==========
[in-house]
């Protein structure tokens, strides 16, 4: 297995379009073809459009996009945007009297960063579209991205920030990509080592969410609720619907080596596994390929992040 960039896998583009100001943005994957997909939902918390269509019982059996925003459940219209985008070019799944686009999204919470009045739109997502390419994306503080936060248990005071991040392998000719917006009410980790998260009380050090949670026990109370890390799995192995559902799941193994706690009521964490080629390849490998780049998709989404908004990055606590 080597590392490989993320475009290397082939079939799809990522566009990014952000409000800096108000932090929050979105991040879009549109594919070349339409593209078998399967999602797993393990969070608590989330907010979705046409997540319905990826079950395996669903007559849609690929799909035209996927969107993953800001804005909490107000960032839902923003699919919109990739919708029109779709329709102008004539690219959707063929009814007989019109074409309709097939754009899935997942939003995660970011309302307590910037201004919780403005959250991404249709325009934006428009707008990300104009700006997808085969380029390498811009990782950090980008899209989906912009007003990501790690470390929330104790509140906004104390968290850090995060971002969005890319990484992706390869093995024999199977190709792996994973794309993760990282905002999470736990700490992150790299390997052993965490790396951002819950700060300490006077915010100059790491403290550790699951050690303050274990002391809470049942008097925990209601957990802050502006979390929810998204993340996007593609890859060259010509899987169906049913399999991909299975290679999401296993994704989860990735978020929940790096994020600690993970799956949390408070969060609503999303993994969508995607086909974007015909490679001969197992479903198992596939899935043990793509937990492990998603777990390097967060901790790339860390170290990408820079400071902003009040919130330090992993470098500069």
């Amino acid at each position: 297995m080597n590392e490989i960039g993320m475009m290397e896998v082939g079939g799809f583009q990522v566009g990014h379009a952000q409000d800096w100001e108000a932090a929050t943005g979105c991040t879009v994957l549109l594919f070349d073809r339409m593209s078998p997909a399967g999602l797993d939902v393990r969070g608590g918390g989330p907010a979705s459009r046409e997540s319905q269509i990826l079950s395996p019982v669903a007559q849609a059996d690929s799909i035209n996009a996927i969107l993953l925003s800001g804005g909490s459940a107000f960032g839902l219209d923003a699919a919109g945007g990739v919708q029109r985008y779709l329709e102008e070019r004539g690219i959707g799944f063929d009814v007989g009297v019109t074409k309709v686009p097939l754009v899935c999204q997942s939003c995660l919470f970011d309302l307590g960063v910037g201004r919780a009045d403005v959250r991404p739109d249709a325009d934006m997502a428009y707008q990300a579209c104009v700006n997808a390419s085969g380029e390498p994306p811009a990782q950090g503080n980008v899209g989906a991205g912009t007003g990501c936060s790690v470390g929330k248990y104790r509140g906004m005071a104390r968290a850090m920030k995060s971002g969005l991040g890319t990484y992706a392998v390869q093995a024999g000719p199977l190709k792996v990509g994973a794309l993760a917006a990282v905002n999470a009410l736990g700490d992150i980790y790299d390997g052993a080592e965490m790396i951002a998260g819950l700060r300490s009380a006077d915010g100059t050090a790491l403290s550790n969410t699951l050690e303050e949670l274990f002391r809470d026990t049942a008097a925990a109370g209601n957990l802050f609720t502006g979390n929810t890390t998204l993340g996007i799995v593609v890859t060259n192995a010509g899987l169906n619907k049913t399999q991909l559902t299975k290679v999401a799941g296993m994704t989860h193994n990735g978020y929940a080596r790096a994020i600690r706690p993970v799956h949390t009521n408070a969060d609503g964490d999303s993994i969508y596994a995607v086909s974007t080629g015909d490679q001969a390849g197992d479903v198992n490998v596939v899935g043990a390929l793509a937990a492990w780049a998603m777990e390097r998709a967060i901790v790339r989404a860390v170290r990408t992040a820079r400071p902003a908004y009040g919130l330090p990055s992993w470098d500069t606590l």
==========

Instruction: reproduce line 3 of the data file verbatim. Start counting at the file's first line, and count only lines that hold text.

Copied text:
């Amino acid at each position: 297995m080597n590392e490989i960039g993320m475009m290397e896998v082939g079939g799809f583009q990522v566009g990014h379009a952000q409000d800096w100001e108000a932090a929050t943005g979105c991040t879009v994957l549109l594919f070349d073809r339409m593209s078998p997909a399967g999602l797993d939902v393990r969070g608590g918390g989330p907010a979705s459009r046409e997540s319905q269509i990826l079950s395996p019982v669903a007559q849609a059996d690929s799909i035209n996009a996927i969107l993953l925003s800001g804005g909490s459940a107000f960032g839902l219209d923003a699919a919109g945007g990739v919708q029109r985008y779709l329709e102008e070019r004539g690219i959707g799944f063929d009814v007989g009297v019109t074409k309709v686009p097939l754009v899935c999204q997942s939003c995660l919470f970011d309302l307590g960063v910037g201004r919780a009045d403005v959250r991404p739109d249709a325009d934006m997502a428009y707008q990300a579209c104009v700006n997808a390419s085969g380029e390498p994306p811009a990782q950090g503080n980008v899209g989906a991205g912009t007003g990501c936060s790690v470390g929330k248990y104790r509140g906004m005071a104390r968290a850090m920030k995060s971002g969005l991040g890319t990484y992706a392998v390869q093995a024999g000719p199977l190709k792996v990509g994973a794309l993760a917006a990282v905002n999470a009410l736990g700490d992150i980790y790299d390997g052993a080592e965490m790396i951002a998260g819950l700060r300490s009380a006077d915010g100059t050090a790491l403290s550790n969410t699951l050690e303050e949670l274990f002391r809470d026990t049942a008097a925990a109370g209601n957990l802050f609720t502006g979390n929810t890390t998204l993340g996007i799995v593609v890859t060259n192995a010509g899987l169906n619907k049913t399999q991909l559902t299975k290679v999401a799941g296993m994704t989860h193994n990735g978020y929940a080596r790096a994020i600690r706690p993970v799956h949390t009521n408070a969060d609503g964490d999303s993994i969508y596994a995607v086909s974007t080629g015909d490679q001969a390849g197992d479903v198992n490998v596939v899935g043990a390929l793509a937990a492990w780049a998603m777990e390097r998709a967060i901790v790339r989404a860390v170290r990408t992040a820079r400071p902003a908004y009040g919130l330090p990055s992993w470098d500069t606590l």